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The Biden administration picks the first 10 drugs for Medicare price negotiation


The Inflation Reduction Act gives the federal government the power to negotiate the price of certain drugs from Medicare. The Biden administration has released the list of the first 10 prescription drugs Medicare will start with, and some of those names might be familiar to you from TV ads or maybe even your medicine cabinet - Eliquis and Xarelto, which are blood thinners, and Jardiance, which is a diabetes medicine, just to name three. NPR's Selena Simmons-Duffin reports this marks a change to prescription drug policy that's been decades in the making.

SELENA SIMMONS-DUFFIN, BYLINE: The new prices that the federal government will eventually negotiate for these prescription drugs won't actually go into effect until 2026, and that's if it's not tied up in lawsuits from drugmakers. Ameet Sarpatwari is an assistant professor at Harvard Medical School. He says this list of initial drugs...

AMEET SARPATWARI: It is really the bell for the first round. I mean, this is going to be a heavyweight battle.

SIMMONS-DUFFIN: The heavyweights in this match are the federal government and the pharmaceutical industry.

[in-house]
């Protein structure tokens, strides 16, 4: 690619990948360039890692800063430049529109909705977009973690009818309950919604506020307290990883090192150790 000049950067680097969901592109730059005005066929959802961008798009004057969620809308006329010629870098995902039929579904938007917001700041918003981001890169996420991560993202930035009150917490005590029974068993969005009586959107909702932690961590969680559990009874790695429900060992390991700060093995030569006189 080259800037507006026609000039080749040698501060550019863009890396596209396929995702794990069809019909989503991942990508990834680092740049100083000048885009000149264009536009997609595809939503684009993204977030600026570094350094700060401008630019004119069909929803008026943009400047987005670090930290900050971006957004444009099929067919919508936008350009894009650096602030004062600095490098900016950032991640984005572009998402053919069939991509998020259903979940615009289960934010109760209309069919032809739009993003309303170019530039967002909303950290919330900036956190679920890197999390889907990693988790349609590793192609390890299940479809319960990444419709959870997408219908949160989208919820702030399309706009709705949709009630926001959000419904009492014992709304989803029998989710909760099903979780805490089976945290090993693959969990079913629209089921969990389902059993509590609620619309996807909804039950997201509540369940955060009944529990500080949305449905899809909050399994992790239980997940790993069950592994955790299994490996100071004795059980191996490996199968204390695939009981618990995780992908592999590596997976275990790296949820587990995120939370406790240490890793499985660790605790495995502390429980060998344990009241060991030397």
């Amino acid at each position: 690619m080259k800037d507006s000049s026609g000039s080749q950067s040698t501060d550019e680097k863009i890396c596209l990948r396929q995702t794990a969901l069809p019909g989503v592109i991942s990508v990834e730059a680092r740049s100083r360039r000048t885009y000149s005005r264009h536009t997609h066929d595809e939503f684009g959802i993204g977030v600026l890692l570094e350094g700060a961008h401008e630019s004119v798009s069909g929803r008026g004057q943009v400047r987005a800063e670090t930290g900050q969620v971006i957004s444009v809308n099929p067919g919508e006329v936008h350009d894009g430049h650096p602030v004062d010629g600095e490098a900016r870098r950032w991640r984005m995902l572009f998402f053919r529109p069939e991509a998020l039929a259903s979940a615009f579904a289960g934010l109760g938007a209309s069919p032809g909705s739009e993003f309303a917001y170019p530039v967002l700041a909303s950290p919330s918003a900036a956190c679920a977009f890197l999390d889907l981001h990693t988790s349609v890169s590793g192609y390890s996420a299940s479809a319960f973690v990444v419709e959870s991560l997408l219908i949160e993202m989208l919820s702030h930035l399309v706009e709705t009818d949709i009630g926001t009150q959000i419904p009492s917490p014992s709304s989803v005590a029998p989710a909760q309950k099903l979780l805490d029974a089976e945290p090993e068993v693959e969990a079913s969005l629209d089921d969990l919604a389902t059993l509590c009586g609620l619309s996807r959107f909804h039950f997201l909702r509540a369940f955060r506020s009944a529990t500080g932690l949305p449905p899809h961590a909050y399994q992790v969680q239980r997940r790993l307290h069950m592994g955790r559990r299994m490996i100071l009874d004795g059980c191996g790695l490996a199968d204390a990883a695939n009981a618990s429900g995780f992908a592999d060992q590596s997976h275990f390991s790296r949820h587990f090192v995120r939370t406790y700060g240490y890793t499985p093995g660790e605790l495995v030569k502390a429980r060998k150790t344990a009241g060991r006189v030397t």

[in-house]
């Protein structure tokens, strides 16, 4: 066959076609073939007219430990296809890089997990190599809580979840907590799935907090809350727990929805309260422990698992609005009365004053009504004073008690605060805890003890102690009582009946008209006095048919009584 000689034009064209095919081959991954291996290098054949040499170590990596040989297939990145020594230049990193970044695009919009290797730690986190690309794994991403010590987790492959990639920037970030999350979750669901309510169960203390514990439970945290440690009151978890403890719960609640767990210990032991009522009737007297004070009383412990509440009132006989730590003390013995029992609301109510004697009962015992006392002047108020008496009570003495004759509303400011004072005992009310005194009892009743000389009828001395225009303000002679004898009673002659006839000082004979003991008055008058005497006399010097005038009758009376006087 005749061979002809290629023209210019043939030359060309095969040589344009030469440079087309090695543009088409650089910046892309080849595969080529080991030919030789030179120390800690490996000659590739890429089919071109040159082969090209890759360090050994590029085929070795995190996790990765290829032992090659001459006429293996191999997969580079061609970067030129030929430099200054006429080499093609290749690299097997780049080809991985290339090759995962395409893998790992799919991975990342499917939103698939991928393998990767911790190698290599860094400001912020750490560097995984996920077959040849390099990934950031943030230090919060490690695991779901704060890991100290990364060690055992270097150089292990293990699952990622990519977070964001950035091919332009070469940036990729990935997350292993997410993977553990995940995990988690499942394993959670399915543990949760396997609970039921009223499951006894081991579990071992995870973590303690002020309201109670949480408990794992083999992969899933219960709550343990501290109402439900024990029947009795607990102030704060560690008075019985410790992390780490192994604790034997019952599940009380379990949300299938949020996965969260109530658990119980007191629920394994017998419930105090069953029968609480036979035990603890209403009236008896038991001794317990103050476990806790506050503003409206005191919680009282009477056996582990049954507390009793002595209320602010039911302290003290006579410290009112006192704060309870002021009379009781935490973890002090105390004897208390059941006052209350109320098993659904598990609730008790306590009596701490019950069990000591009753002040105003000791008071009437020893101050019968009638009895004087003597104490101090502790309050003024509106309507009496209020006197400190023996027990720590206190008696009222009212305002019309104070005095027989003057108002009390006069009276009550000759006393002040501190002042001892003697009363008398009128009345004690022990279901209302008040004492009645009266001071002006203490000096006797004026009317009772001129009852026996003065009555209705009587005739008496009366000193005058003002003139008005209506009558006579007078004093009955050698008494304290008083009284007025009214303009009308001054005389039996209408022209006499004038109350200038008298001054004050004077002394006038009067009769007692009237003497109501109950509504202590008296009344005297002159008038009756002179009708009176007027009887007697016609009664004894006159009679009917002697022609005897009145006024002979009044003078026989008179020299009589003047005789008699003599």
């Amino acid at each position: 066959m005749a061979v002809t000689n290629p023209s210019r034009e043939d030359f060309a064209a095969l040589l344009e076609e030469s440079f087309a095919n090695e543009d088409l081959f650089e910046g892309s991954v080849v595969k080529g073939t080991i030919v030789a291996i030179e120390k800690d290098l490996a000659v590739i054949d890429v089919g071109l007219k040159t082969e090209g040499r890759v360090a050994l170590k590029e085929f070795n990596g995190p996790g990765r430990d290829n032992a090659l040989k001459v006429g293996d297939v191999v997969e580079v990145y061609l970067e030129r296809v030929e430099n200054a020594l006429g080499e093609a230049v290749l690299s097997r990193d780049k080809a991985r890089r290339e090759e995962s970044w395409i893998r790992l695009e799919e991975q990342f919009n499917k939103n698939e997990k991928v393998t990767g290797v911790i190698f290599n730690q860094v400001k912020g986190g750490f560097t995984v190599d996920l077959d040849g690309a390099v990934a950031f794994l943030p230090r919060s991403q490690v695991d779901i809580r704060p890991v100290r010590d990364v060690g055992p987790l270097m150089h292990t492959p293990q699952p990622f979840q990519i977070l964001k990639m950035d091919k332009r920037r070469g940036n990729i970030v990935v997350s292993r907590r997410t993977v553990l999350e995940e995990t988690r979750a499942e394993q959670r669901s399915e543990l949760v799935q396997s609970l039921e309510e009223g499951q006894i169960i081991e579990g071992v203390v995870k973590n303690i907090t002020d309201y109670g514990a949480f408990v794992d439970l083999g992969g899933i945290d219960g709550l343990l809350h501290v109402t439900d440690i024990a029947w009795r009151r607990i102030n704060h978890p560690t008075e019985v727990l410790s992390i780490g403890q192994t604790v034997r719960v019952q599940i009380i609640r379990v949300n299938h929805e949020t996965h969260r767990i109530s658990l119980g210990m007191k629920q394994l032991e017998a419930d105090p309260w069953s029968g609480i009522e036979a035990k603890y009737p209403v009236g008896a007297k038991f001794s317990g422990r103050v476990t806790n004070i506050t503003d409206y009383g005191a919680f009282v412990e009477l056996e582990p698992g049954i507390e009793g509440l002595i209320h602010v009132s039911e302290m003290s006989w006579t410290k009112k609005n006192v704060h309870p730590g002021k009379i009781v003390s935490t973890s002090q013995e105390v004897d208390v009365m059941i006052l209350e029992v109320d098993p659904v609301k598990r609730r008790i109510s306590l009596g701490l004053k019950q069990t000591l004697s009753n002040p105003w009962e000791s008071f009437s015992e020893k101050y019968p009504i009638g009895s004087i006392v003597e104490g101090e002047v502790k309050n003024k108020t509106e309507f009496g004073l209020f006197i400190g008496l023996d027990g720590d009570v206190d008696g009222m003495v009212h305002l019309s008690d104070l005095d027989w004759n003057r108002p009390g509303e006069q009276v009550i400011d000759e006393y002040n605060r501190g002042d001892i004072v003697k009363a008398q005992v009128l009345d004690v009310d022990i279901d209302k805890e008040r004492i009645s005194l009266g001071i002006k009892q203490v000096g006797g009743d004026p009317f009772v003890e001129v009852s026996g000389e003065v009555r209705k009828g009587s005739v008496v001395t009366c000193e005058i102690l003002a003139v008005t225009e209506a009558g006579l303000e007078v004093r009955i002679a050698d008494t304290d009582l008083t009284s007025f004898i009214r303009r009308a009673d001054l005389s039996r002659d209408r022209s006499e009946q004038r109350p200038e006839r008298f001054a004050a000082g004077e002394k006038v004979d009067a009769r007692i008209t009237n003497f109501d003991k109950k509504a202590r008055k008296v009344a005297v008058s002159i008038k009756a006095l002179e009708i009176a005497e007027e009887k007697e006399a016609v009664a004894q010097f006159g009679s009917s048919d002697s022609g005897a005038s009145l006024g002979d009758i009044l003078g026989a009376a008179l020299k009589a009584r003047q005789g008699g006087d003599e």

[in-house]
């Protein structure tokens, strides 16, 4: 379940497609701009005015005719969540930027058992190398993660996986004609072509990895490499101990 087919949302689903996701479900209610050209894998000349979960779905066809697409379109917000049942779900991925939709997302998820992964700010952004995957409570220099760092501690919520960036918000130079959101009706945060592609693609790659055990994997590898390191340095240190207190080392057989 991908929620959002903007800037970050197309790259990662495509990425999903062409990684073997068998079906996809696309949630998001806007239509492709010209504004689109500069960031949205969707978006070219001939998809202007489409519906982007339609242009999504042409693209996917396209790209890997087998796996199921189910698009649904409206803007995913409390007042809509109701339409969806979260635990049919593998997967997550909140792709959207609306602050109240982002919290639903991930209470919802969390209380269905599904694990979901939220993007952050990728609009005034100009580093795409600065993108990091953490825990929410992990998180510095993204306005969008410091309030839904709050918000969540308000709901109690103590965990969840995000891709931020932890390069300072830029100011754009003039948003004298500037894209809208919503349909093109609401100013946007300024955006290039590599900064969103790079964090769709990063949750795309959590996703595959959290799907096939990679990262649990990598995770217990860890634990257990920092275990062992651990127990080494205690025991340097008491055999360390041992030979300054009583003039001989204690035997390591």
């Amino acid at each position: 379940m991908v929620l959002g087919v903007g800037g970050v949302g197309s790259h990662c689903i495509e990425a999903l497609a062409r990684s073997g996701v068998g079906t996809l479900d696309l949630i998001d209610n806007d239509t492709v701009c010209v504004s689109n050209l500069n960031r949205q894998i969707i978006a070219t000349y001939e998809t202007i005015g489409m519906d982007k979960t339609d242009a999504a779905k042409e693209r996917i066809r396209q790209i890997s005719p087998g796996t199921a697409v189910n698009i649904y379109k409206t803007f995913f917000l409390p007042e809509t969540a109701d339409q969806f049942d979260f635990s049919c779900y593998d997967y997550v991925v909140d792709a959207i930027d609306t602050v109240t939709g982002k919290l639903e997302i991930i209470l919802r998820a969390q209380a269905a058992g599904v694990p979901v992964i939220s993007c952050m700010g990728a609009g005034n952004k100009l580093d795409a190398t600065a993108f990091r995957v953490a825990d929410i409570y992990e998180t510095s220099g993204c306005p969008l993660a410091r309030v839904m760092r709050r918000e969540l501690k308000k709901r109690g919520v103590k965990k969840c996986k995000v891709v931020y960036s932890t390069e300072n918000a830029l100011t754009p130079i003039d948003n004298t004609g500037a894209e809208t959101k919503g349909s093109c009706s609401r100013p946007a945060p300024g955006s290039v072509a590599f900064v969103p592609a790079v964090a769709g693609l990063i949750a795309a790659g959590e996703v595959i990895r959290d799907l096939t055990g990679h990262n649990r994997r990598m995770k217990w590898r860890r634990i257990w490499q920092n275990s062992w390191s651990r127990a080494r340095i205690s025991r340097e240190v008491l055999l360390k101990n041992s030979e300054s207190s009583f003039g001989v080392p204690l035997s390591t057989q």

SARPATWARI: Pharma is definitely pulling out all the stops.

SIMMONS-DUFFIN: Lobbying, lawsuits, ad campaigns.

SARPATWARI: It makes sense why it's fighting so hard. It doesn't want to lose any ground whatsoever.

SIMMONS-DUFFIN: The context here is that on average, prices for prescription drugs in the U.S. are way higher than they are elsewhere. Other similar countries have ways to assess medications and figure out how much is this worth? To date, the U.S. government has not. Professor Stacie Dusetzina of Vanderbilt Medical School says that's why it's going to take so long. The U.S. has to create a whole new structure for defining a fair price.

STACIE DUSETZINA: That includes a lot of back-and-forth with the drug companies about things like their research and development costs, the cost of manufacturing the drugs.

SIMMONS-DUFFIN: The idea here is not just to make the 10 drugs on this list cost less to the people who need them. It's to use those savings to make Medicare more generous for all 60 million people in the program. Now, drugmakers call this whole effort government price setting. They say it'll hamper innovation and new cures. But Dusetzina says it remains to be seen how this actually affects the economy and the drug industry and the prices you pay when you go to the drugstore, since in this country it's never been tried before.

Selena Simmons-Duffin, NPR News.

: [POST-BROADCAST CORRECTION: In the broadcast version of this report, we mispronounced the name of one of the drugs. The correct name is Eliquis. The reference has been corrected in the audio available online.] Transcript provided by NPR, Copyright NPR.

NPR transcripts are created on a rush deadline by an NPR contractor. This text may not be in its final form and may be updated or revised in the future. Accuracy and availability may vary. The authoritative record of NPR’s programming is the audio record.

Selena Simmons-Duffin reports on health policy for NPR.